ATTORNEY SAYS FAA UAS LAW ENFORCEMENT GUIDELINDS OFF TARGET

Posted: 1/17/2015

Attorney says FAA UAS law enforcement guidelines off target
By Patrick C. Miller | January 15, 2015

[James Mackler is currently an attorney working in Tennessee. He is a former Blackhawk pilot and current legal adviser for a Tennessee National Guard unit.
PHOTO: BONE MCCALLESTER NORTON LAW]
James Mackler is currently an attorney working in Tennessee. He is a former Blackhawk pilot and current legal adviser for a Tennessee National Guard unit.
PHOTO: BONE MCCALLESTER NORTON LAW

The U.S. Federal Aviation Administration?s guidelines for law enforcement to assist in identifying those flying unmanned aerial systems (UAS) in an unsafe manner or in violation of its regulations might create more problems than they solve.

James Mackler, a criminal defense attorney with expertise in UAS law, said he believes law enforcement agencies will have little interest in helping the FAA enforce civil violations in which they have no jurisdiction.

?I would guess that if I was a police chief anywhere in the country, this would go at the bottom of my pile of things to do,? said Mackler, a former U.S. Army Blackhawk pilot with the Bone McCallester Norton law firm in Nashville, Tennessee, who also advises a Tennessee National Guard UAS unit.

After reviewing the FAA?s guidelines, Mackler said, ?Law enforcement is busy enough investigating crimes, and police should know that they have no authority of any kind to investigate civil violations of administrative regulations.?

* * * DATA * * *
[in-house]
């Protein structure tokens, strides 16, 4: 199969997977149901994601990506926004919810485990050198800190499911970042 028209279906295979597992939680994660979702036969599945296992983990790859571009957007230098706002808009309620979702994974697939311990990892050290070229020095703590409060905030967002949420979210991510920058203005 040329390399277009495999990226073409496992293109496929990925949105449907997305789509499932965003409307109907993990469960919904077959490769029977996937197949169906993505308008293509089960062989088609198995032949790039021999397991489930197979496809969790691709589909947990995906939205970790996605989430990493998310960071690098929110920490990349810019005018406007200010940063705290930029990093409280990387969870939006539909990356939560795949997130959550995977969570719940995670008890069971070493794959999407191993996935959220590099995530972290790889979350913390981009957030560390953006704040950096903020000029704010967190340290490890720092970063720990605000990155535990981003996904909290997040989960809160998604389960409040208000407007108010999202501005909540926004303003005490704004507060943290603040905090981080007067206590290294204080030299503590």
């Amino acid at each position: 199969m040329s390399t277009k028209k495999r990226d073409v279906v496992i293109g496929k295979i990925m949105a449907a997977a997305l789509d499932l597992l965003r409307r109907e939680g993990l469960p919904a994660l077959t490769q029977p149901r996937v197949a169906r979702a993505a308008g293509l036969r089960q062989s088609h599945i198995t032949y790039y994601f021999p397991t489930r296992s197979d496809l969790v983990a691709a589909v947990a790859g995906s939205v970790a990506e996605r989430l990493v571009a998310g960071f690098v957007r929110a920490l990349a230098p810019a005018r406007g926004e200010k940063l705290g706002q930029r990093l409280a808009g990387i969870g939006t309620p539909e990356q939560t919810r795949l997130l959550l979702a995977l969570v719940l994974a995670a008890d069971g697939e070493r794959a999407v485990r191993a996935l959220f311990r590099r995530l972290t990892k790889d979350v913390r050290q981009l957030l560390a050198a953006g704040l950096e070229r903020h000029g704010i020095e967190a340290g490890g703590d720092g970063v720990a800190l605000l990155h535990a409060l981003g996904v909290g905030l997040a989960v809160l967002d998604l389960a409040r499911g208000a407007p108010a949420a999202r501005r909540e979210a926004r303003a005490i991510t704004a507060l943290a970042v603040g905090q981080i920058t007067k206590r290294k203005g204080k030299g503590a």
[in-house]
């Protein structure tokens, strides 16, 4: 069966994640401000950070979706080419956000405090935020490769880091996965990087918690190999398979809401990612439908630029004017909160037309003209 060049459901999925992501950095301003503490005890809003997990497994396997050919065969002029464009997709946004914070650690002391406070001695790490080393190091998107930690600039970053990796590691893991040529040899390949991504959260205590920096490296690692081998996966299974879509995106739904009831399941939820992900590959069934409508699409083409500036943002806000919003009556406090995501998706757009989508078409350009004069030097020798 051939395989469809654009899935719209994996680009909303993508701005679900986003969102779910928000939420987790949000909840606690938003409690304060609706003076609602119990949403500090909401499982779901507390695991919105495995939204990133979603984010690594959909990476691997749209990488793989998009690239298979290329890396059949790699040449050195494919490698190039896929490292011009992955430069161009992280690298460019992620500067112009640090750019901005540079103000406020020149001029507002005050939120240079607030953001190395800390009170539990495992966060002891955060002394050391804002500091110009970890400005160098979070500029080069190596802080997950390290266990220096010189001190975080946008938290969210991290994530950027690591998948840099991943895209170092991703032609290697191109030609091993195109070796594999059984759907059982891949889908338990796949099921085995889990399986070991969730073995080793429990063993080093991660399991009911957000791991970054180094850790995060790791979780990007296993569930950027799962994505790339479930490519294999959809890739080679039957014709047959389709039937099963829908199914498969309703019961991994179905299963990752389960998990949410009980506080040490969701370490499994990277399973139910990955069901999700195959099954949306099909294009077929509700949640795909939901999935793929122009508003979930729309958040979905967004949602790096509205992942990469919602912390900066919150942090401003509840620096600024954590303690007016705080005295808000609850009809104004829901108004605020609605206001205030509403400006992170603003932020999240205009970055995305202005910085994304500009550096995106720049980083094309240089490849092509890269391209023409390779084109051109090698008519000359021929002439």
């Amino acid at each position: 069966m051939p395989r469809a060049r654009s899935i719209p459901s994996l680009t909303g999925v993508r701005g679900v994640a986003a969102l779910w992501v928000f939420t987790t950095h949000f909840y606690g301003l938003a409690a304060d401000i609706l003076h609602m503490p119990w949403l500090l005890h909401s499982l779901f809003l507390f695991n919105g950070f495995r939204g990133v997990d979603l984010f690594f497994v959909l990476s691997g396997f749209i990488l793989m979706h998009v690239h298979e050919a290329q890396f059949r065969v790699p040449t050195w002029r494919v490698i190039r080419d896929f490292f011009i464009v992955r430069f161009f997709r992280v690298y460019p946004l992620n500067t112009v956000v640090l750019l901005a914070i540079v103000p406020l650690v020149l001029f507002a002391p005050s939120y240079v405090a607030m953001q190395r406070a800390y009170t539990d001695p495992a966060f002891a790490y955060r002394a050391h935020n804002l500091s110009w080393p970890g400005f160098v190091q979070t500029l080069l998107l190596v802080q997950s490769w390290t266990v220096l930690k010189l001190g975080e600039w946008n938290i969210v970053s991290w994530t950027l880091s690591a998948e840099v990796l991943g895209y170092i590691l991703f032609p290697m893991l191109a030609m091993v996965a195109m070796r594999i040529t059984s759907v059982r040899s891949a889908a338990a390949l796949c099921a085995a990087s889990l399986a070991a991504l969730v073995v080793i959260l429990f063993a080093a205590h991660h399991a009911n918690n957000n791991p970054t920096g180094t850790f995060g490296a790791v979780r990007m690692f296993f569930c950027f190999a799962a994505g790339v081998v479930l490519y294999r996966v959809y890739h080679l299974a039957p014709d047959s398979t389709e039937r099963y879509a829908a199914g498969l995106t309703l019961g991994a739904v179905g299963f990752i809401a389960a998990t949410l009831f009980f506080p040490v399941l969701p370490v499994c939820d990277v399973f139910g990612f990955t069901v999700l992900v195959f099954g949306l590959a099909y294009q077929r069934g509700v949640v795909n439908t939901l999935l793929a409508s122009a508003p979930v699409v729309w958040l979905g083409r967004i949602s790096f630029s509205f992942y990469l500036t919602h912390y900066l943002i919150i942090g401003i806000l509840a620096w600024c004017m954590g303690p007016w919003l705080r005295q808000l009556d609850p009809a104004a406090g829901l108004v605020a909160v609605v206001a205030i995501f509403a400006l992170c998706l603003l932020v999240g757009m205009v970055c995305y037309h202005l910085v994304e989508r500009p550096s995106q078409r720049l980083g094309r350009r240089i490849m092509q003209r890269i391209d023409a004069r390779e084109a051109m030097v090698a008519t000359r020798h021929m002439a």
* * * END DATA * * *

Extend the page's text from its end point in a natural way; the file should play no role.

The FAA said it?s asking the law enforcement community for help because the increased use of small, inexpensive UAS creates ?a challenge in identifying people who don?t follow the rules of the air or who endanger the nation?s airspace.?

?They say that we must exercise caution not to mix criminal law enforcement with the FAA?s administrative safety function, and that?s right,? Mackler said. ?And yet they go on to basically ask law enforcement officials to help them with their administrative functions.?

The 12-page guidelines are intended to assist law enforcement agencies in understanding the legal framework for FAA enforcement action against UAS operators. They also provide guidance in ?deterring, detecting, and investigating unauthorized and/or unsafe UAS operations.?

For example, if a UAV is spotted violating temporary flight restrictions during a sporting event, the FAA says law enforcement officials should attempt to find the operator. They should provide operators with the language from applicable regulations and advise them that they are subject to safety regulations.

Criminal charges that could be applied include reckless endangerment, operation of a motor vehicle while under the influence, trespass, assault or any relevant local, state or county codes. But Mackler said law enforcement would investigate crimes related to such charges regardless of whether UAS were involved.

He noted that if a state has passed UAS-related laws such as measures to protect privacy or prohibit UAVs for hunting, law enforcement officers would be operating within their jurisdictions to enforce those laws. Mackler also said that if a UAV was involved in an incident such as causing an accident or injuring a person, the FAA guidelines might be helpful in evidence collection procedures.

?The police can only stop someone if they have reaso